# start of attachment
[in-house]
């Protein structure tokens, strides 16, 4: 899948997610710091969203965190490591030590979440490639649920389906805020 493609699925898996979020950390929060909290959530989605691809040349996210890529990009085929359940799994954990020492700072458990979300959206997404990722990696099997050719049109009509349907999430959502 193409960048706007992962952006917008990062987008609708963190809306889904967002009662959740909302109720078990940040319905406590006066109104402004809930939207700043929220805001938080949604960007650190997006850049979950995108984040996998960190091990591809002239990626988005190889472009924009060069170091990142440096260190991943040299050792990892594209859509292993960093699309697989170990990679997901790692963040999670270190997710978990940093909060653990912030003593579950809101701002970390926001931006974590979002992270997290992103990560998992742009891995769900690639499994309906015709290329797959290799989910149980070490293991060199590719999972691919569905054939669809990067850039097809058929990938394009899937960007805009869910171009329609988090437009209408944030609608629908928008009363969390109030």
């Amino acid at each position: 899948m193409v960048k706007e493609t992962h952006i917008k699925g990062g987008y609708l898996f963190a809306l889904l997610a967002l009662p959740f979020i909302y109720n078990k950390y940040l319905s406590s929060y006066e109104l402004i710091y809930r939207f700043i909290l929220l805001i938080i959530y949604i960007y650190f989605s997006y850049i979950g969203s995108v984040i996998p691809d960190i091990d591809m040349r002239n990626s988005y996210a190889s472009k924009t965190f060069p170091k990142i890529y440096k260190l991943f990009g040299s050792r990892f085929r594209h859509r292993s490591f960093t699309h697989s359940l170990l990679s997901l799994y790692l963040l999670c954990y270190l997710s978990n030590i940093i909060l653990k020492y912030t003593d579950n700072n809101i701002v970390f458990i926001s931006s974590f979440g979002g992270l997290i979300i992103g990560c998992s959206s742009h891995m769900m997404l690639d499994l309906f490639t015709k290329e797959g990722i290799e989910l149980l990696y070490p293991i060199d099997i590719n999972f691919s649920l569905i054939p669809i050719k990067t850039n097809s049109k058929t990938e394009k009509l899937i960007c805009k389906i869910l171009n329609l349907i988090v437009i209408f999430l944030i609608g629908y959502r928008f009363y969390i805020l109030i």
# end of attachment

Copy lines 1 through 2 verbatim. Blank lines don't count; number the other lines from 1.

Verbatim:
[in-house]
């Protein structure tokens, strides 16, 4: 899948997610710091969203965190490591030590979440490639649920389906805020 493609699925898996979020950390929060909290959530989605691809040349996210890529990009085929359940799994954990020492700072458990979300959206997404990722990696099997050719049109009509349907999430959502 193409960048706007992962952006917008990062987008609708963190809306889904967002009662959740909302109720078990940040319905406590006066109104402004809930939207700043929220805001938080949604960007650190997006850049979950995108984040996998960190091990591809002239990626988005190889472009924009060069170091990142440096260190991943040299050792990892594209859509292993960093699309697989170990990679997901790692963040999670270190997710978990940093909060653990912030003593579950809101701002970390926001931006974590979002992270997290992103990560998992742009891995769900690639499994309906015709290329797959290799989910149980070490293991060199590719999972691919569905054939669809990067850039097809058929990938394009899937960007805009869910171009329609988090437009209408944030609608629908928008009363969390109030």